I am astonished that Sir Hubert Carr should tell us that they have evolved a scheme which, being designed only for a temporary period, would not damage the cause of nationalism, but at the end of ten years we would all find ourselves hugging one another and throwing ourselves into one another's laps. My political experience teaches me a wholly different lesson. If this responsible government whenever it comes, is to be inaugurated under happy auspices, the nation should not undergo the process of vivisection to which this scheme subjects it: it is a strain which no national Government can easily bear.                                                                                              

In my humble opinion the proposition enunciated by Sir Hubert Carr is the very negation of responsible government, the very negation of nationalism. If he says that if you want a live European on the Legislature then he must be elected by the Europeans themselves, well, heaven help India if India has to have representatives elected by these several, special, cut-up groups. That European will serve India as a whole, and that European only, who commands the approval of the common electorate and not the mere Europeans. This very idea suggests that the responsible government will always have to contend against these interests which will always be in conflict against the national spirit-against this body of 85 per cent of agricultural population. To me it is an unthinkable thing. If we are going to bring into being responsible government and if we are going to get real freedom, then I venture to suggest that it should be the proud privilege and the duty of every one of these so-called special classes to seek entry into the Legislatures through this open door, through the election and approval of the common body of electorates. You know that Congress is wedded to adult suffrage, and under adult suffrage it will be open to all to be placed on the voters' list. More than that nobody can ask.

One word more as to the so-called Untouchables.
I can understand the claims advanced by other Minorities, but the claims advanced on behalf of the Untouchables, that to me is the 'unkindest cut of all'. It means the perpetual bar sinister. I would not sell the vital interests of the Untouchables even for the sake of winning the freedom of India. I claim myself in my own person to represent the vast mass of the Untouchables.

Let this Committee and let the whole world know that today there is a body of Hindu reformers who are pledged to remove this blot of Untouchability. We do not want on our register and our census Untouchables classified as a separate class. Sikhs may remain such in perpetuity, so may Muhammadans,  so may Europeans. Will Untouchables remain in perpetuity? I would rather that Hinduism died than that Untouchability lived...I am speaking with a due sense of responsibility, and I say that it is not a proper claim which is registered by Dr. Ambedkar when he seeks to speak for the whole of the Untouchables of India. It will create a division in Hinduism which I cannot possible look forward to with any satisfaction whatsoever. I do not mind Untouchables, if they so desire, being converted to Islam or Christianity. I should tolerate that, but I cannot possibly tolerate what is in store for Hinduism if there are two political divisions set forth in the villages. Those who speak of the political rights of Untouchables do not know their India, do not know how Indian society is today constructed, and therefore I want to say with all the emphasis that I can command that if I was the only person to resist this thing I would resist it with my life.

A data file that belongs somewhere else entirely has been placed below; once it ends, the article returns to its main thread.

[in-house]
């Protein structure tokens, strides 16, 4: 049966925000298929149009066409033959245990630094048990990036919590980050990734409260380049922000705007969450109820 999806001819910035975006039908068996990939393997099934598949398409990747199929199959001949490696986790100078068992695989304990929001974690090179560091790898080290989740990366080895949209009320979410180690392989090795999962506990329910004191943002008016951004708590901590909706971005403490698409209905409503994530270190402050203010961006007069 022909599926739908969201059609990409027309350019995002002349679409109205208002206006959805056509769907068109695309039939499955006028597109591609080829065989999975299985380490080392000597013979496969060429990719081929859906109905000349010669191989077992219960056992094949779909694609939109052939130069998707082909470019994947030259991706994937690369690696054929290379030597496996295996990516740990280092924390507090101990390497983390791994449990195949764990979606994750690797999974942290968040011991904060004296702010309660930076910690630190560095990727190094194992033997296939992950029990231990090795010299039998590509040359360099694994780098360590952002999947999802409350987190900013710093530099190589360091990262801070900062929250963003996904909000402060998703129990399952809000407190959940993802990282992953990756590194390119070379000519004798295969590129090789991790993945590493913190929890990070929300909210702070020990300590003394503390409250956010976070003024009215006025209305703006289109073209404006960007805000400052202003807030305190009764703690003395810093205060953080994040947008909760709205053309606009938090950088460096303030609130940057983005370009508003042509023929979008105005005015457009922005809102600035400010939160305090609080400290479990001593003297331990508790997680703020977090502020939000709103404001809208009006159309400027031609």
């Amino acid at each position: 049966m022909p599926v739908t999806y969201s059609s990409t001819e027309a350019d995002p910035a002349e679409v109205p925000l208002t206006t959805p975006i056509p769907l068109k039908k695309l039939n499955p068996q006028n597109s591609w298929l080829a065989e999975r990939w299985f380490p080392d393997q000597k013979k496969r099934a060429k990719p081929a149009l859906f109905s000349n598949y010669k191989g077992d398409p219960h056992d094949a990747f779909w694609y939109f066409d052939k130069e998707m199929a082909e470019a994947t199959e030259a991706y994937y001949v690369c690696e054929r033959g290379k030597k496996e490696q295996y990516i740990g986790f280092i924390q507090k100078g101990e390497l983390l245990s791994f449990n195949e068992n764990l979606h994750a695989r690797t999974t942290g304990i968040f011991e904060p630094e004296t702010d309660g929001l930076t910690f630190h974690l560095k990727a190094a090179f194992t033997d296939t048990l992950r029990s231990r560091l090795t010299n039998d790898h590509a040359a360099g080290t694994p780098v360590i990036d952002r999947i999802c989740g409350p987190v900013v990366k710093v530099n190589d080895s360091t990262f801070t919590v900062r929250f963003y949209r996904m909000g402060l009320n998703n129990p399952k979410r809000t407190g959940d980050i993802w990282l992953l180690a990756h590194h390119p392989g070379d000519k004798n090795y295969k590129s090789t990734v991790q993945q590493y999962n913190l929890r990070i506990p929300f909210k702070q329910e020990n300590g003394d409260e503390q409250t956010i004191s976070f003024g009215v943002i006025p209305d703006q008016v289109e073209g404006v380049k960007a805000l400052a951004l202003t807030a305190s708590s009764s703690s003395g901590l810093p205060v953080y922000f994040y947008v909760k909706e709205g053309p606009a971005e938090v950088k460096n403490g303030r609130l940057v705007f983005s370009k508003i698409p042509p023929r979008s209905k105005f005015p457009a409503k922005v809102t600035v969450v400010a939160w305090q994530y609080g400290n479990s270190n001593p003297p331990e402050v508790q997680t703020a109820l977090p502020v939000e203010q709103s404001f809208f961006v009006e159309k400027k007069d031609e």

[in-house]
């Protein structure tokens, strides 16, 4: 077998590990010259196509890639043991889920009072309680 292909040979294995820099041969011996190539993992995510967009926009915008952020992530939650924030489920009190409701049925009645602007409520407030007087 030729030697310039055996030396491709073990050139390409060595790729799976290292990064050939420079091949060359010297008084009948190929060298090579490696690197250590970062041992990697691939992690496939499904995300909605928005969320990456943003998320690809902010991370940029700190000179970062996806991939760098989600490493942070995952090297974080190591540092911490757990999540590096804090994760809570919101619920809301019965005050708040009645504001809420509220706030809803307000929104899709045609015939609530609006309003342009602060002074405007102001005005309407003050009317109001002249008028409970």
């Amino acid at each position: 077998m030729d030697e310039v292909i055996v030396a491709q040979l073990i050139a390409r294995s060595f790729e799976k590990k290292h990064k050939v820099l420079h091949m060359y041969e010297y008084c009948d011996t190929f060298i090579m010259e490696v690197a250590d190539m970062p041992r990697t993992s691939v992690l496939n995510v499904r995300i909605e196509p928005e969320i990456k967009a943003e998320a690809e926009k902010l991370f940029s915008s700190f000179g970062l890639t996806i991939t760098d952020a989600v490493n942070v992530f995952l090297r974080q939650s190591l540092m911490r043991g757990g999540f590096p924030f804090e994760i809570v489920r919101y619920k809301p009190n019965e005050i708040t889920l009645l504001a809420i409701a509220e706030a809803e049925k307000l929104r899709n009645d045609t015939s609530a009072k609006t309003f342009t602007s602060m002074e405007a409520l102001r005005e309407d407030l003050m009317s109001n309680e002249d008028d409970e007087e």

In 1938, Jinnah put forward further demands which included[Extra(4B)]:

1. The Fourteen Points formulated by the Muslim League in 1929.
2.The Congress should withdraw all opposition to the Communal Award and should not describe it as a negation of nationalism.
11. Muslim representation in local bodies should be governed by the principles underlying the Communal Award, that is separate electorates and population strength.
13. Recognition of the Muslim League as the one authoritative and representative organization of Indian Muslims.
Jawaharlal Nehru replied to Jinnah

11. The Congress has long been of the opinion that joint electorates are preferable to separate electorates from the point of view of national unity and harmonious co-operation between the different communities. But joint electorates, in order to have real value, must not be imposed on unwilling groups. Hence the Congress is quite clear that their introduction should depend on their acceptance by the people concerned. This is the policy that is being pursued by the Congress Ministries in regard to local bodies. Recently in a bill dealing with Local Bodies introduced in the Bombay Assembly, separate electorates were maintained by  an option was given to the people concerned to adopt a joint electorate, if they so chose. This principle seems to be in exact accordance with No.5 of the Fourteen Points, which lays down that 'Representation of communal groups shall continue to be by means of separate electorate as at present, provided that it shall be open to any community at any time, to abandon its separate electorate in favour of joint electorate'. It surprises me that the Muslim League group in the Bombay Assembly should have opposed the Bill with its optional clause although this carried out the very policy of the Muslim League.